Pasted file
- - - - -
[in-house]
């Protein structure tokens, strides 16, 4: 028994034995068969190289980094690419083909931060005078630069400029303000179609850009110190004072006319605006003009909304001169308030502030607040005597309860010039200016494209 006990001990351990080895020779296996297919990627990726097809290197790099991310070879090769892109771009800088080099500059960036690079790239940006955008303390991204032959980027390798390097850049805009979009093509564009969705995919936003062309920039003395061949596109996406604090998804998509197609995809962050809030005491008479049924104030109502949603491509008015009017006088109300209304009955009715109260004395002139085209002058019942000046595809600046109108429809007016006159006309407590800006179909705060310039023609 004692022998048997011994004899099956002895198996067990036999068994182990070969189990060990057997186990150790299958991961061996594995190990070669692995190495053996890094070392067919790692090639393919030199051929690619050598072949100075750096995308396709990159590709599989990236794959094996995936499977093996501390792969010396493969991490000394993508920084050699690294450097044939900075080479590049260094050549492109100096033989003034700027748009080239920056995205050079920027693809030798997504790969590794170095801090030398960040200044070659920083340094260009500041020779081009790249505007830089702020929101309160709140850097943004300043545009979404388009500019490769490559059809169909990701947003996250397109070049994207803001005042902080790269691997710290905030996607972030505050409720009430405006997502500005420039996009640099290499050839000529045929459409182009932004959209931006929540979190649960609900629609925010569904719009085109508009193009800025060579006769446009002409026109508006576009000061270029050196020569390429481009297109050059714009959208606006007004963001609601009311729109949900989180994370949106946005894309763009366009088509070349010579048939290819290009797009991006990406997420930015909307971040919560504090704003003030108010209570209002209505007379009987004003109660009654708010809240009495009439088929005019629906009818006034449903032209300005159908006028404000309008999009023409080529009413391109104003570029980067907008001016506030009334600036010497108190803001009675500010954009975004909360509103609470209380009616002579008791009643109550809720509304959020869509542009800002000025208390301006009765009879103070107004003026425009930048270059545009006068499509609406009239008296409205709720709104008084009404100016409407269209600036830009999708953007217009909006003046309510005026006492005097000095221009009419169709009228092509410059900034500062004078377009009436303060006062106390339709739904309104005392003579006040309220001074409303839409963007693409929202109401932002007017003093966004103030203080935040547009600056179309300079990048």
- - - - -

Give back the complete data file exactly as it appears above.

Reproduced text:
[in-house]
């Protein structure tokens, strides 16, 4: 028994034995068969190289980094690419083909931060005078630069400029303000179609850009110190004072006319605006003009909304001169308030502030607040005597309860010039200016494209 006990001990351990080895020779296996297919990627990726097809290197790099991310070879090769892109771009800088080099500059960036690079790239940006955008303390991204032959980027390798390097850049805009979009093509564009969705995919936003062309920039003395061949596109996406604090998804998509197609995809962050809030005491008479049924104030109502949603491509008015009017006088109300209304009955009715109260004395002139085209002058019942000046595809600046109108429809007016006159006309407590800006179909705060310039023609 004692022998048997011994004899099956002895198996067990036999068994182990070969189990060990057997186990150790299958991961061996594995190990070669692995190495053996890094070392067919790692090639393919030199051929690619050598072949100075750096995308396709990159590709599989990236794959094996995936499977093996501390792969010396493969991490000394993508920084050699690294450097044939900075080479590049260094050549492109100096033989003034700027748009080239920056995205050079920027693809030798997504790969590794170095801090030398960040200044070659920083340094260009500041020779081009790249505007830089702020929101309160709140850097943004300043545009979404388009500019490769490559059809169909990701947003996250397109070049994207803001005042902080790269691997710290905030996607972030505050409720009430405006997502500005420039996009640099290499050839000529045929459409182009932004959209931006929540979190649960609900629609925010569904719009085109508009193009800025060579006769446009002409026109508006576009000061270029050196020569390429481009297109050059714009959208606006007004963001609601009311729109949900989180994370949106946005894309763009366009088509070349010579048939290819290009797009991006990406997420930015909307971040919560504090704003003030108010209570209002209505007379009987004003109660009654708010809240009495009439088929005019629906009818006034449903032209300005159908006028404000309008999009023409080529009413391109104003570029980067907008001016506030009334600036010497108190803001009675500010954009975004909360509103609470209380009616002579008791009643109550809720509304959020869509542009800002000025208390301006009765009879103070107004003026425009930048270059545009006068499509609406009239008296409205709720709104008084009404100016409407269209600036830009999708953007217009909006003046309510005026006492005097000095221009009419169709009228092509410059900034500062004078377009009436303060006062106390339709739904309104005392003579006040309220001074409303839409963007693409929202109401932002007017003093966004103030203080935040547009600056179309300079990048």